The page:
Activities to Teach Empathy to Students with Asperger's

Instructor: Clio Stearns

Clio has taught education courses at the college level and has a Ph.D. in curriculum and instruction.

Learning about empathy can be very challenging for all children, but is especially difficult for those on the autistic spectrum. This lesson offers some concrete activities you can use to teach empathy to students with Asperger's.

Teaching Students with Asperger's

If you work with students who have Asperger's syndrome or other disorders on the autistic spectrum, then you know that learning social and emotional skills is one of their most important tasks.

Part of Asperger's is often an intrinsic struggle with understanding social and emotional cues, cluing into what others might be experiencing emotionally, and finding language to express their emotions.

Therefore, one of the things that can be really hard for students with Asperger's is experiencing and expressing empathy. After all, empathy means understanding and relating to what another person is feeling.

Though you cannot force your students with Asperger's to become more empathic, you can do strong teaching that allows them to develop strategies for empathy. The activities in this lesson appeal to different modalities while teaching empathy to students with Asperger's.

Visual Activities

The activities in this section are well suited to students with Asperger's who like to learn through visual cues and graphic organizers.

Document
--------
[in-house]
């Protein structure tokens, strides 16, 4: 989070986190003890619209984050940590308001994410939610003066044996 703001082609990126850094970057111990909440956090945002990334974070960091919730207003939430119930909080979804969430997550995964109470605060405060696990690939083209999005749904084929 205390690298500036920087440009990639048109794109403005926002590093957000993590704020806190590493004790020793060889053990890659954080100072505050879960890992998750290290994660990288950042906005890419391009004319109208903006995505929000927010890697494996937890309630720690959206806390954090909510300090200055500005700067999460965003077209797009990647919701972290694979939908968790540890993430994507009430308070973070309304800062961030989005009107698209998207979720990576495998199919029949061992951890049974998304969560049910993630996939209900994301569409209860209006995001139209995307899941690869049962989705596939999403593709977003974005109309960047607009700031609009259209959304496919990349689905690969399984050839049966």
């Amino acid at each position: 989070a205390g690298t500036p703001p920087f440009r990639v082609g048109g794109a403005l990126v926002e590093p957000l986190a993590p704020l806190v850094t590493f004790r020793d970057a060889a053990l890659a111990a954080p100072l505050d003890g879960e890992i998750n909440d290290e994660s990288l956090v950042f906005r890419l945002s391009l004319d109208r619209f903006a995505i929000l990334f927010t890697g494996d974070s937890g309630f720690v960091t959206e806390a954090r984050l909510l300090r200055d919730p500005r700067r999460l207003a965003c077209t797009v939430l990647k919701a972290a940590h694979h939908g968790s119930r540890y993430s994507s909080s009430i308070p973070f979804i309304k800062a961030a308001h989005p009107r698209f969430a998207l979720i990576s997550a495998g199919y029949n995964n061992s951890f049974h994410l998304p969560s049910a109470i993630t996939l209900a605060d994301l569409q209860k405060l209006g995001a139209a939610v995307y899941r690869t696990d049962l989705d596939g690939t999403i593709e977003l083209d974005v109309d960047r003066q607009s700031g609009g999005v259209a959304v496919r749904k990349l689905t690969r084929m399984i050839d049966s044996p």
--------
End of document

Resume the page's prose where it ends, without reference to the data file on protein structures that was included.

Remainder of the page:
Reading Pictures

Students can work independently or with partners for this activity. If your student really struggles with this sort of task, then you can work with them one on one.

Begin by looking at a photograph of a person making a particular facial expression. Ask your student to mirror, or imitate, the facial expression. Then, ask them to answer these questions:

  • What do you think that person is feeling?
  • What is a time that you felt that way?
  • What could you say to a person who was feeling that way?

Once your students have tried this with a few pictures, you can build it into their daily routines as a warm-up exercise.

Sorting Images

This is another activity that students can work on with an adult or with a peer partner. Students should have a set of ten to fifteen different pictures that show people in different situations.

Ask them to sort the images into feelings categories that make sense to them. For example, they might sort them into good and bad feelings, strong and weak feelings, happiness and sadness, etc.

Once students have completed the sorting, ask them to make a chart showing the categories they came up with. In each column of the chart, they should draw a picture or diagram representing what they could do for or with someone who was feeling that way.

For instance, if a friend is feeling happy, you might smile back at them. If a sibling is feeling angry, you might ask them if they needed a hug.

Tactile Activities

Here, you will find activities that let students develop empathy while working with their hands and bodies.

Act It Out

Role-playing can be a really meaningful way for students with Asperger's to work on empathy. For this activity, students should work in small groups, potentially alongside typically developing peers.

Give each group a role-play scenario that is realistic in the context of your school. For instance, a person is sad because they were left out of a game at recess, or a person is embarrassed because the teacher scolded them.

Instruct the students to use their bodies to act out the scenarios and include a possible empathic response to the problem.

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